Once again, good for you. I hope that encounter sticks with her. She probably didn’t realize what she was doing… but now she does.

    Wishing you a lovely weekend.
    xoxo

    1. Wow, thank you for sharing your experiences with me about your work with children. I appreciate that you spoke up for them! Hope you have a lovely weekend as well! 🙂

  15. Hi Emily!

    I am from the SITS community stopping by to say hello! Thank you for speaking up about how people are mistreated. I was an elementary educator and I always tried to help every student feel included versus excluded or treated unfairly. I hated sitting in IEP meetings with parents, counselors, and special education teachers listening to what a child “couldn’t” do versus what they are capable of doing! I saw your picture from Sesame Street!!! That’s so cool and such an honor to be on the show!!! 😀

  16. I love that you stood up for yourself! I constantly have to remind people not to use the word “cripple” around my school. I get glares, but it’s a discriminatory word, so they just shouldn’t use it!

    I’ve also had my share of just uneducated responses. I have one hand and overuse issues in my shoulders, so I sit out for some things in PE and sometimes have to take stretch breaks during classwork, or just wait to do the assignment at home. Of course, people think I’m ‘lucky’ for being forbidden to do push-ups, but I always have to remind them that I’m in no way lucky- the pain behind me not doing them really isn’t lucky. Of course, then we have the suggestions, but I find that once this happens, people really only hear what they want to hear, so no matter how many times I tell them that it doesn’t work that way, they don’t listen. At that point I stop. What also bugs me about them calling me lucky is that I used to be able to do a good 50 push-ups before fatigue. So especially with that in mind, no, I am not lucky. Don’t use that information to put me down, but don’t romanticize it either, y’know?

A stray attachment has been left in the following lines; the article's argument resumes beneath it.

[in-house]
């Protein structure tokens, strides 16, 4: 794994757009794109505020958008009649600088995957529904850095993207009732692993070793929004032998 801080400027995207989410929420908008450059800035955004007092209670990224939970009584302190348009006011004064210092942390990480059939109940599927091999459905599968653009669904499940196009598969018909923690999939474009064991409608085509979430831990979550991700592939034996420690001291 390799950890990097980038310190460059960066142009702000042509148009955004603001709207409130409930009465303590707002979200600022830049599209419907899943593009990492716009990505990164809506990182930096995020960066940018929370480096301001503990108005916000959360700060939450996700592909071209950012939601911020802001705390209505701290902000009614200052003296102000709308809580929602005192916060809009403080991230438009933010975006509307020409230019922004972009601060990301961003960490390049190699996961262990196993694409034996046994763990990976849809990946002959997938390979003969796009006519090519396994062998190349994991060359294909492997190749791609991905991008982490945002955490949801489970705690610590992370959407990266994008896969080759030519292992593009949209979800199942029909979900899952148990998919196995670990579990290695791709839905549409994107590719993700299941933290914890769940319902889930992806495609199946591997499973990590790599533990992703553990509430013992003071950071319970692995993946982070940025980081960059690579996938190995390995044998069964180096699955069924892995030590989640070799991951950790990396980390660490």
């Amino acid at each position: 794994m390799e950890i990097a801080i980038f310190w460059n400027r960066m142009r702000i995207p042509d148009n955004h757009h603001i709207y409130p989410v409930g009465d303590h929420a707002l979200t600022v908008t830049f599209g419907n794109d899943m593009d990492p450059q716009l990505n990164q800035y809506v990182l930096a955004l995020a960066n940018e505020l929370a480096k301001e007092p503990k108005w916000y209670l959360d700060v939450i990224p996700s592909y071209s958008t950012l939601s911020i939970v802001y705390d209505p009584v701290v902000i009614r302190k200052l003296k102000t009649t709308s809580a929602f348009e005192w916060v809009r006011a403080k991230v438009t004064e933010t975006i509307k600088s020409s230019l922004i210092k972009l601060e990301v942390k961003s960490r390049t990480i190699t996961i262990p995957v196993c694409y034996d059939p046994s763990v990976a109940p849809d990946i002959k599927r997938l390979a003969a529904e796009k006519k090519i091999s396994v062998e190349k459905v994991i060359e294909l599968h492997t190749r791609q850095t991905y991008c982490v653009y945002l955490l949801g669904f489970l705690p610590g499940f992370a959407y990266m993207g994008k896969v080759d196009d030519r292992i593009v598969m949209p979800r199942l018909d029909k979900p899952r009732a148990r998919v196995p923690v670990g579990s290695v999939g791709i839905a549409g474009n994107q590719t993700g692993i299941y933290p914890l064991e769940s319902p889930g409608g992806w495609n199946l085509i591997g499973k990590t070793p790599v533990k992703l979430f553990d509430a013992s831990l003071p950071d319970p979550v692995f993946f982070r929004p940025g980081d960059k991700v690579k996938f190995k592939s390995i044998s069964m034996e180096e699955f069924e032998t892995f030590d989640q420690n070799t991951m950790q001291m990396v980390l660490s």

This occurred during a class assignment once. We were cutting out small pieces (which takes me hours without any shoulder pain), and I had to stop because I was having some pain. Of course, the kids couldn’t resist themselves and had to start suggesting that I “just suck it up”, etc. This occurs in soooo many areas of my life, there are many times where I just get discouraged, or even worse, angry when trying to explain myself. There have been plenty of times that I’ve just kept quiet and played songs in my head while they go about their rambling.

  17. I have experienced this before although I have hearing loss and anxiety. I hate when people talk over me as it makes me feel invisible and worthless. I also struggle with people judging me. I have issues related to both my hearing loss and anxiety as well as heath issues that restrict my participation in gym class and I get so many stares and rudeness. Figuring where my disability fits in my life is difficult with all the outside influence. How did you figure out where it fit in yours as a smart young women?

    1. Kathryn – what an important question. I think that figuring out how disability plays into your life is so deeply personal. For me, my disability is part of my identity. It is neither always positive or always negative. It just is. I believe you’re a strong and smart young woman as well who will grow into a place of comfort with your disability, even when society does not see that too.

      1. Thank you for your response. For many years I just viewed my hearing loss as part of me, not giving it too much thought bed the day to day things it requires. In the past year or so I have started questioning how it fits in to my life because I want it to be more prominent as it does affect my views and opinions but not so prominent it is the only thing. It is part of my identity and it has shaped me. I also appreciated your most recent article on The Disability Dialogue. Making my diagnoses and language surrounding disability more accessible is something I do with my friends who are always eager to listen, learn and support.

  18. Gosh, I hear that kind of well intentioned but wrongly directly comment frequently…… and normally I turn round and wheel right up to the person and say were you speaking to me about moving somewhere? I do so very politely. I tend to look at them straight in the eye, that’s tends get their attention and I make my point without saying anything directly.